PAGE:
“Things were rough all over, but it was better that way. That way you could tell the other guy was human too.”
Title: The Outsiders
Author: S.E Hinton
Publication: April 24th 1967 by Viking Books for Young Readers
Summary from Goodreads:
According to Ponyboy, there are two kinds of people in the world: greasers and socs. A soc (short for “social”) has money, can get away with just about anything, and has an attitude longer than a limousine. A greaser, on the other hand, always lives on the outside and needs to watch his back. Ponyboy is a greaser, and he’s always been proud of it, even willing to rumble against a gang of socs for the sake of his fellow greasers–until one terrible night when his friend Johnny kills a soc. The murder gets under Ponyboy’s skin, causing his bifurcated world to crumble and teaching him that pain feels the same whether a soc or a greaser.
The Outsiders by S.E Hinton deals with major themes such as belonging, discrimination, and family. The story follows Ponyboy, the youngest member of the Greaser gang at fourteen, as he deals with the hardships in his everyday life. Readers watch as Ponyboy, Darrel, Sodapop, Dallas, Johnny, Two-Bit, and Steve struggle over the prejudice the Socs and society hold over their heads for being less than they are. The Outsiders takes a long look at the stigmas surrounding the less fortunate in a gritty, no-nonsense and take no prisoners voice.
The characters in this story are troublemakers, and they are treated as such. After all, what else are teenagers good for? In the world of The Outsiders, young adults fall into two categories: socs and greasers. Montague and Capulet. West side and East side. The teens are struggling; they fight tooth and nail only to be told they are worthless because of where they come from and what they wear. S.E Hinton handles her characters delicately with a brash note of fearless intention. The characters are wild, unruly, and utterly human.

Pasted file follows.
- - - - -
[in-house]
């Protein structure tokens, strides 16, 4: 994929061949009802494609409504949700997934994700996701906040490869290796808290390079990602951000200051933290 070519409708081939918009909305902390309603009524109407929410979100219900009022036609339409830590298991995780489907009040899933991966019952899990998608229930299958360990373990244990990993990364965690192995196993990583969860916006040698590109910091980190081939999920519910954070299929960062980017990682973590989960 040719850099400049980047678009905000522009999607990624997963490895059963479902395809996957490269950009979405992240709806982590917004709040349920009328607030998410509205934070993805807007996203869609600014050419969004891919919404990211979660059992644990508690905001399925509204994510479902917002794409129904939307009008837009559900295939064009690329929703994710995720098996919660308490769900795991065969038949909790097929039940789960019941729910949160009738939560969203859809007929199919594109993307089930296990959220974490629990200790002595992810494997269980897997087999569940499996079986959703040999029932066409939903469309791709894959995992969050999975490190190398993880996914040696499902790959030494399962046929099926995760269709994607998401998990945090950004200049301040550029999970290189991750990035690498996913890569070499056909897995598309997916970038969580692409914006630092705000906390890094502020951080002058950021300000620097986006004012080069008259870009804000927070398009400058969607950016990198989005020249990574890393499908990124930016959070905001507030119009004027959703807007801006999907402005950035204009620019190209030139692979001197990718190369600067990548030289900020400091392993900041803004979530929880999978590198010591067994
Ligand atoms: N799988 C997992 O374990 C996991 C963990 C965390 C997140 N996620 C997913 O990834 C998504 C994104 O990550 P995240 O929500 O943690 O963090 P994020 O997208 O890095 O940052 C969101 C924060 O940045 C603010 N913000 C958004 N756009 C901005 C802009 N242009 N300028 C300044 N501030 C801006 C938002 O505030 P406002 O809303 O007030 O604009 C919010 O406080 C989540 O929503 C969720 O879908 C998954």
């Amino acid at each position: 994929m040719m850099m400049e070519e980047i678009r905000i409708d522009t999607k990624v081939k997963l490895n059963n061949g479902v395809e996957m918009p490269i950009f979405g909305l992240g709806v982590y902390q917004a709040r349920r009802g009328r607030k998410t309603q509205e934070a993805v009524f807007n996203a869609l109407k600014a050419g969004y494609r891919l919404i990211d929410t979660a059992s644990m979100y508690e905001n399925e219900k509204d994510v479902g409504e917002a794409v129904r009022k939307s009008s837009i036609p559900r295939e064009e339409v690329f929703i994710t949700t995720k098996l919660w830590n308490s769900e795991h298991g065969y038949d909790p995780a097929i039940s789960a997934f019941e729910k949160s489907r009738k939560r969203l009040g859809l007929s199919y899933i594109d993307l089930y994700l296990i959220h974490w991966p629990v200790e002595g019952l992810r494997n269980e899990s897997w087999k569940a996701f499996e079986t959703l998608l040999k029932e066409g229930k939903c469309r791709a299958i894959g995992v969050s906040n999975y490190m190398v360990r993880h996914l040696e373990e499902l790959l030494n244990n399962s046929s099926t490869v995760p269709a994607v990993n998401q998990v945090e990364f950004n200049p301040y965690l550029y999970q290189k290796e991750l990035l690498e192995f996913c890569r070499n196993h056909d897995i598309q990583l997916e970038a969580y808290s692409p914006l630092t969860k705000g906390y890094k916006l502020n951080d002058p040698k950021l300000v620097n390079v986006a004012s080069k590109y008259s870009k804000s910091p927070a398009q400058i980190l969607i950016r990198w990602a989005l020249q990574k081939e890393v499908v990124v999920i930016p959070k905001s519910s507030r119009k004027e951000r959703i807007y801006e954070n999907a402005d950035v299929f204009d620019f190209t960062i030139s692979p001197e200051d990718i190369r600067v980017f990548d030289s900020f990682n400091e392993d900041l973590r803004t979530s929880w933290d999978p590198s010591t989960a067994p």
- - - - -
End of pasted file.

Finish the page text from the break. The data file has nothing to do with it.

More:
S.E Hinton focuses explicitly on two types of characters: those who fit in and those who don’t. Even within the gangs themselves there are those who don’t fit in. Ponyboy wants to and likes to read. Darry is smart, too smart and too serious. Compare them with Two-Bit and Dally who love being in the gang and believe that is all there is in life for them, and there is an unbalance. I don’t see how Hinton addresses issues in youth culture. Ultimately, there are consequences for bad behavior and stereotypes are rewarded. While there is a small diversity to the characters themselves, the book as a whole was lacking a variety. It was like having to choose between vanilla ice cream and rainbow sherbet. Not that this is necessarily a bad thing considering when this was written, but that aspect didn’t quite live up to the hype.
The language of the greasers and the socs is innovative and clever. They have their own codes, and those codes vary between different gangs of the same group. The language is where the magic is. Ponyboy speaks to the reader in a way that is entirely his own. His voice is important here, and it demands to be heard. His thoughts and feelings about everything going on around him: the life of the gang, his brothers, schoolwork, Johnny – it’s so unbelievably important and honest.
“It seemed funny to me that the sunset she saw from her patio and the one I saw from the back steps was the same one. Maybe the two different worlds we lived in weren’t so different. We saw the same sunset.”
This story is easy to fall into and even easier to fall in love with. It’s like being transported to another world that steal deals with some of the same issues we handle everyday, but now it’s in the voice of a young boy who sees things just a bit differently than we do.
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